Friday, July 15, 2016
Vietnam - Growing number of elderly, healthcare insufficient
HÀ NỘI — Elderly Vietnamese people usually postpone regular health check-ups and medical treatment even though on average, they suffer from as many as seven diseases and conditions, said Director of National Hospital of Geriatrics, Phạm Thắng.
Thắng said the most common ailments among the elderly are respiratory disease, Alzheimer’s, high blood pressure, anaemia and diabetes.
He said elderly people and their caretakers should improve skills and understanding to prevent diseases and accidents.
“People usually think diseases are part of the signs of aging and take it for granted. As a result, they delay going to hospital for timely medical checkups and treatment,” he told the Nông thôn ngày nay (Countryside Today) newspaper.
They seek medical intervention only when their disease worsens, he said, and the delay makes it harder to and more expensive to treat them.
Thắng said there are about 10 million senior citizens aged 60 and up, accounting for over 10 per cent of the country’s population.
Their medications account for half of the country’s total outlay for medicines, according to the official.
Facilities fail to meet demand
“Improper preventive measures for the elderly add pressure on both the healthcare sector and social expenditures because more money is needed to save the elderly,” Thắng said.
He added that healthcare facilities for aging people in Việt Nam are modest and fail to meet the demand, particularly as the number of senior citizens is expected to increase to about 21.2 million by 2035, compared with 10 million last year and 6.9 million in 2010.
The country faces a shortage of experienced geriatric specialists who can treat patients with several concurrent diseases.
Such patients are treated in different hospital departments rather than in an all-inclusive geriatrics ward.
Each aging patients usually suffers from five to seven diseases and take 10-14 kinds of medicines daily, which can damage their liver and kidneys, Thắng noted.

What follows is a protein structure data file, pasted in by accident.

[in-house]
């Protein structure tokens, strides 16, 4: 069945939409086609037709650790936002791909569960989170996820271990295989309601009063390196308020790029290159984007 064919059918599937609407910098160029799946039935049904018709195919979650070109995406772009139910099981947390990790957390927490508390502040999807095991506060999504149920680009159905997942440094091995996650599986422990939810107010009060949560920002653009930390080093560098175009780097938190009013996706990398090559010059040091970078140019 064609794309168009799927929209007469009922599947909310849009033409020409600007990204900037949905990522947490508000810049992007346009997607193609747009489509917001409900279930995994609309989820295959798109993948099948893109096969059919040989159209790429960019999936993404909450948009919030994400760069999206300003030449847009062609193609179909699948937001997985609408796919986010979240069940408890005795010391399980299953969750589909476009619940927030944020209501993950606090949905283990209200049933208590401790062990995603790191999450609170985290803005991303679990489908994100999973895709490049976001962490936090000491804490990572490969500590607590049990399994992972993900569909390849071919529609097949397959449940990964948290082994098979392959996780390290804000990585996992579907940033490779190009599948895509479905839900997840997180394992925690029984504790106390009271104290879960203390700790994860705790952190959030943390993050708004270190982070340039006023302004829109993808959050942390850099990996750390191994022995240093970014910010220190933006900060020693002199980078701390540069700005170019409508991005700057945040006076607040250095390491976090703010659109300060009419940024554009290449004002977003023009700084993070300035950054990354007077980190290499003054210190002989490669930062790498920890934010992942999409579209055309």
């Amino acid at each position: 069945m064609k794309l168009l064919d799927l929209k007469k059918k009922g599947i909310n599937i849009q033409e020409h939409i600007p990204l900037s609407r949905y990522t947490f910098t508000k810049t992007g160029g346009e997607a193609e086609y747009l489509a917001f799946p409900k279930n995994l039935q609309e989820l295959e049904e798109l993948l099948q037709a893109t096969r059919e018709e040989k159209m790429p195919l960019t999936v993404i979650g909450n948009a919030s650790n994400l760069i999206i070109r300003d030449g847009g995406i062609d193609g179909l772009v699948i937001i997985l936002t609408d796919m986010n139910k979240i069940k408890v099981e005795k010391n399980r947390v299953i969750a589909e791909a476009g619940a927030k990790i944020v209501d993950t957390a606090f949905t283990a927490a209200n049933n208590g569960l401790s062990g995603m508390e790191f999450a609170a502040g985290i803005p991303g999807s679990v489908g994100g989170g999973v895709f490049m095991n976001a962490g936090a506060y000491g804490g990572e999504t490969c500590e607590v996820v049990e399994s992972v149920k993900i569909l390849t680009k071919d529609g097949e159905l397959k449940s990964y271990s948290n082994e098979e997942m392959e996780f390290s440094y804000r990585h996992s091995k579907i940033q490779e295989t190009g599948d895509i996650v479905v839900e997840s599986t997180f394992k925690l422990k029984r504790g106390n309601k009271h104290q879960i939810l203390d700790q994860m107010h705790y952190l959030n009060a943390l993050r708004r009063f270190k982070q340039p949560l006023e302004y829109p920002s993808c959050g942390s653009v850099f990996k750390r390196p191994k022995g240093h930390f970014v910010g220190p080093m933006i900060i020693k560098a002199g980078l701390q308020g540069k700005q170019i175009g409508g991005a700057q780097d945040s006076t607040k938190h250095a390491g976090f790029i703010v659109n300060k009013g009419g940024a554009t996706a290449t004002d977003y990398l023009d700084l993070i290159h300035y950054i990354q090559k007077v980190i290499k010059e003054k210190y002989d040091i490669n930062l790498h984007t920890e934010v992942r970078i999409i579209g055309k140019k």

Biggest problem: hypertension
A 65-year-old patient at the National Hospital of Geriatrics, Nguyễn Thị Thái of Hà Nội’s Chương Mỹ District, said that she suffered from a heart disorder and felt more tired in the last few days because of the summer heat.
However, she said, she still went to work in the rice field.
“I don’t think it’s necessary to go to see doctor whenever I’m not well,” she said.
“I was scared when doctors told me that my blood pressure had increased sharply, posing a high risk of a ruptured blood vessel,” she said.
“If I were paralytic, my family and I would have a more desperate life,” she said.
Vương Sỹ Hiền, 75 years old, of Hà Nội’s Ba Đình District said that for the last few years, he and his wife regularly went to for health check-ups after seeing friends suddenly suffered from serious diseases despite looking fit.
Dr. Tạ Hữu Ánh, head of the emergency department of the geriatric hospital, said most patients arrive suffering from heart attacks or broken legs because they and their caretakers did not know how to take preventive measures.
One of most common mistakes in looking after the elderly in Việt Nam is that they fail to keep their blood pressure stable. Up to 80 per cent of elderly Vietnamese suffer from hypertension but few are detected and treated properly, Ánh said.